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SpaceX takes rocket reusability to new heights with launch to space station

Alan Boyle
SpaceX’s Falcon 9 rocket lifts off from Cape Canaveral Air Force Station in Florida. (NASA via YouTube)

For the first time, SpaceX has sent a refurbished Dragon cargo capsule to the International Space Station from a refurbished launch pad, atop a refurbished Falcon 9 rocket.

The Falcon lifted off at 10:35 a.m. ET (7:35 a.m. PT) today from Launch Complex 40 at Cape Canaveral Air Force Station in Florida.

It’s the first mission to take off from Pad 40 since an earlier Falcon 9 went up in flames during a pre-launch test in September 2016, doing significant damage to the complex.

It’s taken SpaceX that long to finish its repairs and upgrades. In the meantime, the California-based company has been using Launch Complex 39A at NASA’s Kennedy Space Center for Falcon 9 launches. Switching back to Pad 40 will free up 39A for the maiden launch of SpaceX’s super-sized Falcon Heavy rocket, a closely watched event that’s currently set for next month.

This week’s robotic cargo resupply mission marks a big first for NASA and SpaceX. Previous trips to the space station have relied on brand-new Falcon 9 boosters for their sendoffs, but SpaceX has been steadily building up an inventory of first-stage boosters recovered from past launches.

This time around, NASA gave its first go-ahead for the reuse of a “flight-proven” booster. This one first flew on a space station resupply mission (with a different refurbished Dragon) in June. The Dragon for this mission flew to the space station and back to Earth in 2015.

NASA’s space station program manager, Kirk Shireman, said the risks of flying a refurbished booster are about equal to those associated with a brand-new booster, although they may be different types of risks. If the mission turns out as expected, NASA may continue using flight-proven boosters.

Launch was originally scheduled for Tuesday, but was delayed to give SpaceX’s team more time to make sure the rocket was in good condition.

Rocket reusability is a key part of SpaceX CEO Elon Musk’s drive to make dramatic reductions in the cost of access to space — and eventually blaze a trail for affordable missions to Mars.

“This is the beginning of rapid and reliable reusability. … We want to be able to send thousands of people into space, not just tens, and so reusability is a very key part of that,” Jessica Jensen, SpaceX’s Dragon mission manager, said during a pre-launch briefing.

SpaceX’s flight-proven Falcon 9 booster touches down at Landing Zone 1 in Florida. (NASA Photo)

Minutes after liftoff, the first-stage booster flew itself back to SpaceX’s Landing Zone 1, not far from the launch pad in Cape Canaveral. That marked the 20th recovery of a Falcon 9 booster, with 14 of those recoveries coming this year.

The Falcon 9 booster’s return was heralded by a barrage of sonic booms that could be heard along Florida’s Space Coast.

“LZ1, the F9 has landed,” SpaceX’s launch team reported.

With all the logistical firsts, it’s easy to gloss over the main point of this week’s mission: delivering 4,800 pounds of cargo and material to support scores of science investigations on the space station. Among the payloads due for delivery are:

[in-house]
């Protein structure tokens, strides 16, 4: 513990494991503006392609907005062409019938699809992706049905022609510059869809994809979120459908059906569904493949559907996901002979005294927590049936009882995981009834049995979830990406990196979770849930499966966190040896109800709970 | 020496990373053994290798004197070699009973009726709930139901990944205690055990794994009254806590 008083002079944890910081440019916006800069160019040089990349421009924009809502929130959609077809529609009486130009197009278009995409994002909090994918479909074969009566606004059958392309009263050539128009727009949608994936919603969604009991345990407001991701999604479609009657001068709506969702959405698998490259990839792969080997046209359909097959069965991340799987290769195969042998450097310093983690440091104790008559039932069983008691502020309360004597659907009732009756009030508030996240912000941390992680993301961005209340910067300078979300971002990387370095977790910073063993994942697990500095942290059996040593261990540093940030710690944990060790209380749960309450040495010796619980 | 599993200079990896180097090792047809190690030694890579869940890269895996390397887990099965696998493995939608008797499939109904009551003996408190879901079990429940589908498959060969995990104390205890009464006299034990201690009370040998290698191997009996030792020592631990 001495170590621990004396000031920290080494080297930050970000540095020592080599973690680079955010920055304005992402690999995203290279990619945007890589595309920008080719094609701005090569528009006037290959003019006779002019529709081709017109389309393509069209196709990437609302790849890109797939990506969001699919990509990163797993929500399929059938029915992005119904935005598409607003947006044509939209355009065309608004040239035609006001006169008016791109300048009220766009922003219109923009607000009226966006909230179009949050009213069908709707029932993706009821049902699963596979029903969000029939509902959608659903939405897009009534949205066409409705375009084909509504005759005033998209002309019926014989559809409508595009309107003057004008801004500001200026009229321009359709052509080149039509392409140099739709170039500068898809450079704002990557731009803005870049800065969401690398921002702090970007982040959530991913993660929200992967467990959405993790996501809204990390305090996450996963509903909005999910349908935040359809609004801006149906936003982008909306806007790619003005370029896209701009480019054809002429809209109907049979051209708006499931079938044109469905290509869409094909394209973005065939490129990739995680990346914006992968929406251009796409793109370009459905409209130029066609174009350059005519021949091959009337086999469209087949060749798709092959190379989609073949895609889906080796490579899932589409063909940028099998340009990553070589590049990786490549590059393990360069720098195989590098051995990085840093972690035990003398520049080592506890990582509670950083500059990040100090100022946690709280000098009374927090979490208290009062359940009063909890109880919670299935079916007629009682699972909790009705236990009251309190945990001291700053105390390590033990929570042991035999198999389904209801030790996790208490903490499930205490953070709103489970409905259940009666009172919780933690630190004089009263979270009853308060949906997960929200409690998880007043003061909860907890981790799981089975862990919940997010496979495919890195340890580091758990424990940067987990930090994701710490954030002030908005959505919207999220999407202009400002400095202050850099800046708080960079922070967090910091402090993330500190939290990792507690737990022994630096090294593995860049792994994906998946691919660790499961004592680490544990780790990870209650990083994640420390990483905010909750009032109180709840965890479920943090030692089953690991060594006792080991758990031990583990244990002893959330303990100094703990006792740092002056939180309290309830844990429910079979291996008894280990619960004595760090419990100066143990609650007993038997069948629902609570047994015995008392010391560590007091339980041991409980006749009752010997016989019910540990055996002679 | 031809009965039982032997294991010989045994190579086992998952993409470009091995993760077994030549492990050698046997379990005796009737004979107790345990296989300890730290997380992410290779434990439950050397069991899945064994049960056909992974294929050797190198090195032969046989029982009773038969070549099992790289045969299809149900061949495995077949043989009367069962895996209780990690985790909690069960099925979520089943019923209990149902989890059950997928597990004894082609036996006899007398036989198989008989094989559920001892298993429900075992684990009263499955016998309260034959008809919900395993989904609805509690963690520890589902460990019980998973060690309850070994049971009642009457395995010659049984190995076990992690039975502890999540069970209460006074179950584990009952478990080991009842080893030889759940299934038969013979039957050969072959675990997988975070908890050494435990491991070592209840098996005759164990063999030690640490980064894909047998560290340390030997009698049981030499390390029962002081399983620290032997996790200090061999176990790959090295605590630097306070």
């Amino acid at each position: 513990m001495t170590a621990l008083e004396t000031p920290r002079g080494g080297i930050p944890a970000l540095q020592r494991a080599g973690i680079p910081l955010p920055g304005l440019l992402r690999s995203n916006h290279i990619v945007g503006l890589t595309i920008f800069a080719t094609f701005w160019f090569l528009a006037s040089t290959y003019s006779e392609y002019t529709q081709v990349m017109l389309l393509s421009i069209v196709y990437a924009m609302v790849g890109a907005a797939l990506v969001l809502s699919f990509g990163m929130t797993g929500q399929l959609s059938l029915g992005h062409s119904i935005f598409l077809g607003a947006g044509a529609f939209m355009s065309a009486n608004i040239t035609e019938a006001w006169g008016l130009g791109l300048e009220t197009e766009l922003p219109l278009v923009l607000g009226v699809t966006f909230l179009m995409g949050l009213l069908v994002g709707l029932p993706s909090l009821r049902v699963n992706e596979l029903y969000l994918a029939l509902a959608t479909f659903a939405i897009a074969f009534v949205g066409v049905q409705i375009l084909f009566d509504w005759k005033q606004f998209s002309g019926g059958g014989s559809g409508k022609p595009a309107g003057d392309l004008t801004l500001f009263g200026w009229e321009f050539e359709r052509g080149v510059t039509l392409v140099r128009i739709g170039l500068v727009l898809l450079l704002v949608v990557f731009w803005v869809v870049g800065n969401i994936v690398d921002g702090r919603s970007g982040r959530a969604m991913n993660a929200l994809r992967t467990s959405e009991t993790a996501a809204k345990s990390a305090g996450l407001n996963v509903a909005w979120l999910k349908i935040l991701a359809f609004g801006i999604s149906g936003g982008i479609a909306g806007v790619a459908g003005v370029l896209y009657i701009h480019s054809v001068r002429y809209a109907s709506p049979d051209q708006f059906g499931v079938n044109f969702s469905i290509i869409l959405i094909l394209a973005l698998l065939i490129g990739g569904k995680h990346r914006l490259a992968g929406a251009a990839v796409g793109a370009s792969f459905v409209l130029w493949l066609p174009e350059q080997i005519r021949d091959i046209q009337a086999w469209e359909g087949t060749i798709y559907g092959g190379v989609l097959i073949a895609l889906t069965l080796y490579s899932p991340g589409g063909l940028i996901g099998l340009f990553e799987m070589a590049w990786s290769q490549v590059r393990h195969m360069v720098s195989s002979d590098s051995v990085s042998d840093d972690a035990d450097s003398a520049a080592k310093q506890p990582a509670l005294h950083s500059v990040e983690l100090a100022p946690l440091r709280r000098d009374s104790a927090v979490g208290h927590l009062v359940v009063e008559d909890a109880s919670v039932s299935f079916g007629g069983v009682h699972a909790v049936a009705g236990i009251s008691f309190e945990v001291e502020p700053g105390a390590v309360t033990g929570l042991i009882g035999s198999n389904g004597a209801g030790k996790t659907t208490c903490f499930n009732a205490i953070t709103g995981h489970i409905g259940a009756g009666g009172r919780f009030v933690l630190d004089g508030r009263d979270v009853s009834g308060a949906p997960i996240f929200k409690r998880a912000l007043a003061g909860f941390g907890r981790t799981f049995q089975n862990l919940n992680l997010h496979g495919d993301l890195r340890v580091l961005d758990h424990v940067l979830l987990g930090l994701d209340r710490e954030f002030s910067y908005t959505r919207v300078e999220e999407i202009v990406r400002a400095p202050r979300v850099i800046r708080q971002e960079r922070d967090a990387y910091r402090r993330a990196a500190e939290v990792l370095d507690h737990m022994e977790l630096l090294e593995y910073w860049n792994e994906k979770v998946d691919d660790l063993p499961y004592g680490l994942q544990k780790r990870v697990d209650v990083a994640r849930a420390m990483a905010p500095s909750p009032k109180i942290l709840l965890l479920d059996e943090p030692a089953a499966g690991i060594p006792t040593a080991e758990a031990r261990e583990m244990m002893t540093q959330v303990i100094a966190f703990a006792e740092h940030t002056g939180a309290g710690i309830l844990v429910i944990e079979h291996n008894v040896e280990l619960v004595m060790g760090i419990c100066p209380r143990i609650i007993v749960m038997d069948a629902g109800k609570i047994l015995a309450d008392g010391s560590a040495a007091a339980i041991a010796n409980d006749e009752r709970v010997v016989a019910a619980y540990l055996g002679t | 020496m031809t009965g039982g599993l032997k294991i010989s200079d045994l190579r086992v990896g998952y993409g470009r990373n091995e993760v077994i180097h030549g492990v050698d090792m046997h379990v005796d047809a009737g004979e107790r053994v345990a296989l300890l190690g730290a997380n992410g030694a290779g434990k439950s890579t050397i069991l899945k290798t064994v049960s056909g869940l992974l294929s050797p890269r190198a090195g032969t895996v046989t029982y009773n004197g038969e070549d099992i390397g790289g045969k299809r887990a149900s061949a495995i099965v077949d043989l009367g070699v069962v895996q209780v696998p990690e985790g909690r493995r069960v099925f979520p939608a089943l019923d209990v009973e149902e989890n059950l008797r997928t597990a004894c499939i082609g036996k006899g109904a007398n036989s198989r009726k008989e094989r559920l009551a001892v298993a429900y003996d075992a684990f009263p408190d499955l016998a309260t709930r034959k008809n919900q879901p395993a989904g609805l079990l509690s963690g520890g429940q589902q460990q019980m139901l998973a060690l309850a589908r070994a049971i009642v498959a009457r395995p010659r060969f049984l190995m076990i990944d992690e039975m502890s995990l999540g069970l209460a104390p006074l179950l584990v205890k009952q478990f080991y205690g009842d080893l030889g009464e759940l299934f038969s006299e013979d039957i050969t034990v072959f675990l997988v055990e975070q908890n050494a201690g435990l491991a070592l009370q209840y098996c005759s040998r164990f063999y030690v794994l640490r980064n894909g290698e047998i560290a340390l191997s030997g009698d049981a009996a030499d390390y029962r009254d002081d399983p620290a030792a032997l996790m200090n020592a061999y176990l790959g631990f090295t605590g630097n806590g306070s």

A machine created by a company called Made In Space that’s designed to demonstrate the production of fiber-optic filaments in the station’s zero-G environment. The experimental hardware could lead to large-scale manufacture of high-quality optical fiber for applications in space as well as on Earth:

An experiment to study how bone cells grow in the presence of a new kind of surgical bone adhesive called Tetranite. Researchers say zero-G provides a particularly good setting for simulating osteoporosis and seeing how well the adhesive works for boosting bone structure:

A drug delivery system that researchers hope can eventually be used to combat the muscle-wasting effects of long-term spaceflight. During the Dragon’s stay at the station, the implantable system will be tested on live mice:

An instrument known as the Total and Spectral Solar Irradiance Sensor, or TSIS-1. Its five-year mission: to measure the total amount of sunlight that falls on Earth and analyze how that light is distributed across wavelengths ranging from infrared to ultraviolet. The observations will help scientists monitor climate shifts and atmospheric phenomena such as ozone loss:

A space debris sensor that will be mounted on the station’s exterior to monitor impacts caused by small-scale space debris over a period of two to three years. The experiment should give researchers a better sense of the risks posed by objects smaller than 4 inches wide — which is the detection limit for ground-based sensors:

The uncrewed Dragon capsule is due to make its rendezvous on Sunday, when astronauts will use the station’s robotic arm to pull in the spacecraft for its berthing. Over the course of a month, the crew will unload the Dragon and fill it back up with about 3,600 pounds of cargo to be returned to Earth.

At the end of its stay, the Dragon will be set loose for its descent and splashdown in the Pacific Ocean. From there, it’ll be brought back to shore for unloading — and then the round of refurbishment might well begin anew.

This report was originally published on Dec. 11 and updated with today’s launch.

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